The European Parliament wants its IT department to rehabilitate its Linux desktop pilot. On Tuesday, the EP's committee on budgetary control accepted a request by MEPs Bart Staes and Amelia Andersdotter to dust off the Linux desktop, which had been shelved in 2012. In their amendment, the MEPs write they regret that the Linux distribution was never promoted among those in the parliament "who would have had an interest in such a project".
The two want the pilot revamped and that this time it is opened to interested MEPs and staffers. "We would have a better platform for integrating end-to-end encryption and security", Andersdotter explained, adding she would sign up for the pilot immediately. "It would also be an example to the many public authorities around Europe who are investigation open source alternatives for themselves and local industries."
Staes and Andersdotter, both of the Group of the Greens/European Free Alliance also 'insist' that the IT department starts replacing its legacy systems with 'open, interoperable and non-vendor dependent' ICT solutions.
The EP's committee on budgetary control on Tuesday and Wednesday voted on many recommendations tacked on to the 2012 financial reports by the European institutions. Following the approval in the committee, the reports are now up for vote during the EP's plenary session in April.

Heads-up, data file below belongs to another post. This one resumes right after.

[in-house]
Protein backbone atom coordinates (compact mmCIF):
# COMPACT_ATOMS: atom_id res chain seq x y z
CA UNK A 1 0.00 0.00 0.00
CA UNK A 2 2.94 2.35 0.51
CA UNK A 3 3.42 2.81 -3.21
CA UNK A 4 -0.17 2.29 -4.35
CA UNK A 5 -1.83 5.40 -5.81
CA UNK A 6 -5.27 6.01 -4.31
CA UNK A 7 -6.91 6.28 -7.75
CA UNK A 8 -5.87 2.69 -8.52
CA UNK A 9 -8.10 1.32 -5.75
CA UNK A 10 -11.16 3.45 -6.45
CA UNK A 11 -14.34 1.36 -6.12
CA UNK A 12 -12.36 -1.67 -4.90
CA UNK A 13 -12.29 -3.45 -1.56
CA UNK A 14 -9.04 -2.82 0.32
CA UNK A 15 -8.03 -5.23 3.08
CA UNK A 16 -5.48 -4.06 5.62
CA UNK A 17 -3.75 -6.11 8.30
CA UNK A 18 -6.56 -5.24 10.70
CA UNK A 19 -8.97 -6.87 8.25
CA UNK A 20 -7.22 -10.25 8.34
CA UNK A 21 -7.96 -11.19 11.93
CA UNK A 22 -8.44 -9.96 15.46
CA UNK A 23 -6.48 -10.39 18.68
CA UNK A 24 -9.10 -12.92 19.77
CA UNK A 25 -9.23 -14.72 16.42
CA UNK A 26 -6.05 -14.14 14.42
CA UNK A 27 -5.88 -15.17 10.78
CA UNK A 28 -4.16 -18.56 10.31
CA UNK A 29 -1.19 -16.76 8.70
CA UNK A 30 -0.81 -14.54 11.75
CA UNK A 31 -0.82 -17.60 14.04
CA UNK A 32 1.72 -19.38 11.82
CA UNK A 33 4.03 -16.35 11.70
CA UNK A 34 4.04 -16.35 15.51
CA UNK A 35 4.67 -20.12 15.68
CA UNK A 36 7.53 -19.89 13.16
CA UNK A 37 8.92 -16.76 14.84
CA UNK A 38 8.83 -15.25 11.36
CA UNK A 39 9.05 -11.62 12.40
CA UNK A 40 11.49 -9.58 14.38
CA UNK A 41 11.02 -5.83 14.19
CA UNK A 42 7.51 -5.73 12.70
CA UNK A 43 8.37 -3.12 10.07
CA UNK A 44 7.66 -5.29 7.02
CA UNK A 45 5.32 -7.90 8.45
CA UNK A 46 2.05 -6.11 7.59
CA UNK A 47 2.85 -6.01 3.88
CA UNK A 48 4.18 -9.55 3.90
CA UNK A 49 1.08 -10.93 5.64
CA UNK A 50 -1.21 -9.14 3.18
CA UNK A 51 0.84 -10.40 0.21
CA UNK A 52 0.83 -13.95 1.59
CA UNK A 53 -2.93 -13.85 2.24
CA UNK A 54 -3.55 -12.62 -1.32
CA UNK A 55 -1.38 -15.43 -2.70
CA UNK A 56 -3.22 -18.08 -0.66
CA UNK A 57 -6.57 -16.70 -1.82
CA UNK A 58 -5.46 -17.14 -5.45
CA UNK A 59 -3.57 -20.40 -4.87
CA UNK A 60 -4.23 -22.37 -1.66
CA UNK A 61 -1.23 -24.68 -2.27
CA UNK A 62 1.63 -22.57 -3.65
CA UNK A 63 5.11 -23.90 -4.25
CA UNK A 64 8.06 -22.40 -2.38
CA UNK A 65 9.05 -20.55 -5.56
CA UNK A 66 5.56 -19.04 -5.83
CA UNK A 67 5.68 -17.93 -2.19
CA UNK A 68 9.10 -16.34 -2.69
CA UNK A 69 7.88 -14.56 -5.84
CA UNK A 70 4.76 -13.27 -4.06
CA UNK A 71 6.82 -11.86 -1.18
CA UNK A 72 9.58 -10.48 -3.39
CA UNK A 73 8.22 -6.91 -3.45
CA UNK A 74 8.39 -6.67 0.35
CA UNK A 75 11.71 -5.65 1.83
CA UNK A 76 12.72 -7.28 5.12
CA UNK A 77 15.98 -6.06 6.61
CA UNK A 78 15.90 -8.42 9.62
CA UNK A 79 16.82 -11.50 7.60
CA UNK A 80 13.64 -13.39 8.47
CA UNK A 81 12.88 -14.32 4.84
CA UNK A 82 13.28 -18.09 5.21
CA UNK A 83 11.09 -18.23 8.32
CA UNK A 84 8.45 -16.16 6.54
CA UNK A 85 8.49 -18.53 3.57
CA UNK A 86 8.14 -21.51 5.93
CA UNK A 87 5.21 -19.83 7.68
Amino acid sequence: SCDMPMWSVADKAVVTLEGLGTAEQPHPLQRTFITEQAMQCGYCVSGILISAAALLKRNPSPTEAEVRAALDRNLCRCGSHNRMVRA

Staes and Andersdotter also submitted amendments to the discharge of the budget of the European Commission. Here they express concern that the EC "has made no steps towards preparing open, public tenders for ICT, based on transparent criteria and functional specifications rather than brand names". They urge the EC to make sure that when consolidating ICT systems, it bases these on open standards that can be implemented in open source software.
Andersdotter: "The European institutions should enjoy the liberty of choice and the freedom to determine their own working environments, both as nstitutions, and as employees. At this moment, the institutions are not free to do so."